LOGAN — A 27-year-old Logan man who drove to a local park to try and have sex with an undercover police officer, posing as a 12-year-old girl, is headed to prison. Chayce Edward Martin, who has been in the Cache County Jail since being arrested in October 2022, said he regretted the pain he had caused his family.

Martin was sentenced Monday, May 21, in Logan’s 1st District Court. He previously accepted a plea deal, pleading guilty to an amended count of attempted sodomy on a child, a first-degree felony; and enticing a minor by internet or text, a second-degree felony.

According to prosecutors, on Oct. 9, 2022, Martin began messaging an undercover officer with the Logan City Police Department, who was posing as a young girl on a popular messaging app. He immediately began engaging in a sexually explicit conversation, asking to meet in person.

Throughout the graphic messages, Martin said he wanted to meet up with the girl to “teach and train” her to engage in various acts. The conversations continued even though the officer identified themselves as a 12-year-old girl multiple times, police reported.

On Oct. 11, 2022, Martin asked to the meet the officer at a park. Law enforcement set up a perimeter around the location and waited for the defendant to show up. He had instructed the officer to wait at the park so he could drive past and make sure she was real.

Officers utilized a young petite female employee of the police department as a decoy Martin could see when he arrived at the park. At the determined time, he arrived at the location and drove past the decoy several times. He then pulled up near her and waved at her to get inside his vehicle. Police immediately converged on the car and took him into custody without incident.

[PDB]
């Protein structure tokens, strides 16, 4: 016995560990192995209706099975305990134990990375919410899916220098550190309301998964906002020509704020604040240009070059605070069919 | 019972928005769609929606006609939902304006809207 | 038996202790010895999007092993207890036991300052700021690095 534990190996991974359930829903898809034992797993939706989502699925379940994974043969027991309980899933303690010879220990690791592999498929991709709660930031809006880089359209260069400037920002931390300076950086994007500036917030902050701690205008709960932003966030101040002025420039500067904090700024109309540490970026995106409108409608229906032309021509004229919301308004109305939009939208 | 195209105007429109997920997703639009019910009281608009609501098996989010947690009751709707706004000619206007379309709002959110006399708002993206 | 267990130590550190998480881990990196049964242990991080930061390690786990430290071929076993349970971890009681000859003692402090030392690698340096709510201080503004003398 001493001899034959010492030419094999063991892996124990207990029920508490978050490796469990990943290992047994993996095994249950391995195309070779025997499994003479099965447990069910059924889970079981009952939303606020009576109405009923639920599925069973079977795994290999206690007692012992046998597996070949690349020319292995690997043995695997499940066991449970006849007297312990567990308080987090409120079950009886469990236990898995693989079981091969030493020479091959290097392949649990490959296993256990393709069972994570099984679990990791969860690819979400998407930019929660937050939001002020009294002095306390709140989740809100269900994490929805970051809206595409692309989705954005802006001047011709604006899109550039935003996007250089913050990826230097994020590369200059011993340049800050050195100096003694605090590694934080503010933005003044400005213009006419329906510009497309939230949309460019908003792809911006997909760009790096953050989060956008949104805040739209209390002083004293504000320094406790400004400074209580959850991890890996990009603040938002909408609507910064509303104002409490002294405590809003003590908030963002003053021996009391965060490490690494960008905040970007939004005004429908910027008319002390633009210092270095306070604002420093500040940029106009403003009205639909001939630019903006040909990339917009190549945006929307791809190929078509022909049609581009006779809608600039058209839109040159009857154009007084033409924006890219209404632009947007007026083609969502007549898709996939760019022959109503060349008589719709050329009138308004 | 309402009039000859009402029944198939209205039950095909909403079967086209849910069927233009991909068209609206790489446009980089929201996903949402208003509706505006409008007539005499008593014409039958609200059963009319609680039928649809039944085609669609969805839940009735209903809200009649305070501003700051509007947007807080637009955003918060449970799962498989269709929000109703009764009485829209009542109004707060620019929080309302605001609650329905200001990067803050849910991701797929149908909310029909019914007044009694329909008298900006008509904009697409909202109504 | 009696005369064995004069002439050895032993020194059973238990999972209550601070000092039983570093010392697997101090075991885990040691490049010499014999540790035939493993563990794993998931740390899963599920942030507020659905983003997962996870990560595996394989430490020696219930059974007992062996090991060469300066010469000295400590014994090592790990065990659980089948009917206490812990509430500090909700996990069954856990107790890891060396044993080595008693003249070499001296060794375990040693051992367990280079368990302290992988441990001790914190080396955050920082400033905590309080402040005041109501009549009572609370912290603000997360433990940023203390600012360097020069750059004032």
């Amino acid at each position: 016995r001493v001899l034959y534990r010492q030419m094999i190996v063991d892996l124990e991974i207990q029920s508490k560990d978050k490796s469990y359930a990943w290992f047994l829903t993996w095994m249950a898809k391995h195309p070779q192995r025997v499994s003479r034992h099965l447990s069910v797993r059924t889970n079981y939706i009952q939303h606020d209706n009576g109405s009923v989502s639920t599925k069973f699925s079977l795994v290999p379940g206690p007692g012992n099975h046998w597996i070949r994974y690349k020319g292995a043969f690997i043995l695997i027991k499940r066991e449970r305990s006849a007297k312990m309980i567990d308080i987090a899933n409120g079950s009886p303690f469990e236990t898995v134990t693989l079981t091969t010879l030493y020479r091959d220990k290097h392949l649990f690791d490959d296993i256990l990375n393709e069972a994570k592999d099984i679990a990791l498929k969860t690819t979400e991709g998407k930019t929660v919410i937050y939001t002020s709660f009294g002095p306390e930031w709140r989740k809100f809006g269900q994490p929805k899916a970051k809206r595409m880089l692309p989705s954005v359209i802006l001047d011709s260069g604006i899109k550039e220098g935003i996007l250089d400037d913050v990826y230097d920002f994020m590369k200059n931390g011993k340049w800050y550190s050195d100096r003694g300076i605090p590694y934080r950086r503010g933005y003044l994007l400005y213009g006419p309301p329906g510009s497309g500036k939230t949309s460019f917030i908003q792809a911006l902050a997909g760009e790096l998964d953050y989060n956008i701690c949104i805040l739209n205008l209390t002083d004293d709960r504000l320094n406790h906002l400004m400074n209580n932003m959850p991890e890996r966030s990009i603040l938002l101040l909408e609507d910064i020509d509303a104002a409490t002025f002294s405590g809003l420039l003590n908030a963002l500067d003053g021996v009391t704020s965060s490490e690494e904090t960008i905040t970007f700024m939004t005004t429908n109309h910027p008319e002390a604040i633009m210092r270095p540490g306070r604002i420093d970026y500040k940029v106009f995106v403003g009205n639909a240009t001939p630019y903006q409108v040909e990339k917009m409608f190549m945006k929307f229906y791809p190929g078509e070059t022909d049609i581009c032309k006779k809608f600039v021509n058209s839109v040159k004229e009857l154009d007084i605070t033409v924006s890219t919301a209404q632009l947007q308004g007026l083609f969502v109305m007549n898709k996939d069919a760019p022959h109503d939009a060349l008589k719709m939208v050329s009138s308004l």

The case had been scheduled for a three day jury trial in March 2023, before Martin pleaded guilty. Sentencing had been delayed while he underwent a psycho-sexual evaluation.

During Monday’s sentencing, defense attorney Cameron Cox asked the court to consider sentencing Martin to treatment instead of prison. He explained how the defendant didn’t have a criminal history, and had been trying to better himself in jail.

Martin said he felt sorry for the embarrassment he had caused his family. He expressed a desire to continue changing his life for the better.

Judge Spencer Walsh said Martin’s words were encouraging but noted that the Logan man still had to pay the price for what he did. He told the defendant, protecting the public and sending a message of deterrent were a priority for him.

Martin was ordered to serve three years to life and one year to life for the two charges he was convicted of, while being given credit for 587 days already served in jail. The two terms will run concurrently.

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